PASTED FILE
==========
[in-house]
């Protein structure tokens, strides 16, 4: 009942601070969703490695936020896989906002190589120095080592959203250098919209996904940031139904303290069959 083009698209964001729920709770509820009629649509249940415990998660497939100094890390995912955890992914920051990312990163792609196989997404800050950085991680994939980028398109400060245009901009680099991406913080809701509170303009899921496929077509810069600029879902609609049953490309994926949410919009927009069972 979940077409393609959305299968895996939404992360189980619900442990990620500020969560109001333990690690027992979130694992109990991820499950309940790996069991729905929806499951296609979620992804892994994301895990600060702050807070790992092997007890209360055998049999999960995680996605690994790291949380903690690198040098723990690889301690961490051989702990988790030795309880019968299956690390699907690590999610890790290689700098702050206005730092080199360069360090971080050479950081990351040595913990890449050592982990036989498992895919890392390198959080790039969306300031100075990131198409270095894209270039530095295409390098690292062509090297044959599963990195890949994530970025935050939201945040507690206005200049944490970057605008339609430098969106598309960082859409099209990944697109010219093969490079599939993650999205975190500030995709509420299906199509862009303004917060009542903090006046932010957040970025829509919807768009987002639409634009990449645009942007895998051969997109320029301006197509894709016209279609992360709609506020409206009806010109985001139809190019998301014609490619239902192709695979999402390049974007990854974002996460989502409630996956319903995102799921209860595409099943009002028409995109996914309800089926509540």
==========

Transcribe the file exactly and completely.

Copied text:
[in-house]
């Protein structure tokens, strides 16, 4: 009942601070969703490695936020896989906002190589120095080592959203250098919209996904940031139904303290069959 083009698209964001729920709770509820009629649509249940415990998660497939100094890390995912955890992914920051990312990163792609196989997404800050950085991680994939980028398109400060245009901009680099991406913080809701509170303009899921496929077509810069600029879902609609049953490309994926949410919009927009069972 979940077409393609959305299968895996939404992360189980619900442990990620500020969560109001333990690690027992979130694992109990991820499950309940790996069991729905929806499951296609979620992804892994994301895990600060702050807070790992092997007890209360055998049999999960995680996605690994790291949380903690690198040098723990690889301690961490051989702990988790030795309880019968299956690390699907690590999610890790290689700098702050206005730092080199360069360090971080050479950081990351040595913990890449050592982990036989498992895919890392390198959080790039969306300031100075990131198409270095894209270039530095295409390098690292062509090297044959599963990195890949994530970025935050939201945040507690206005200049944490970057605008339609430098969106598309960082859409099209990944697109010219093969490079599939993650999205975190500030995709509420299906199509862009303004917060009542903090006046932010957040970025829509919807768009987002639409634009990449645009942007895998051969997109320029301006197509894709016209279609992360709609506020409206009806010109985001139809190019998301014609490619239902192709695979999402390049974007990854974002996460989502409630996956319903995102799921209860595409099943009002028409995109996914309800089926509540």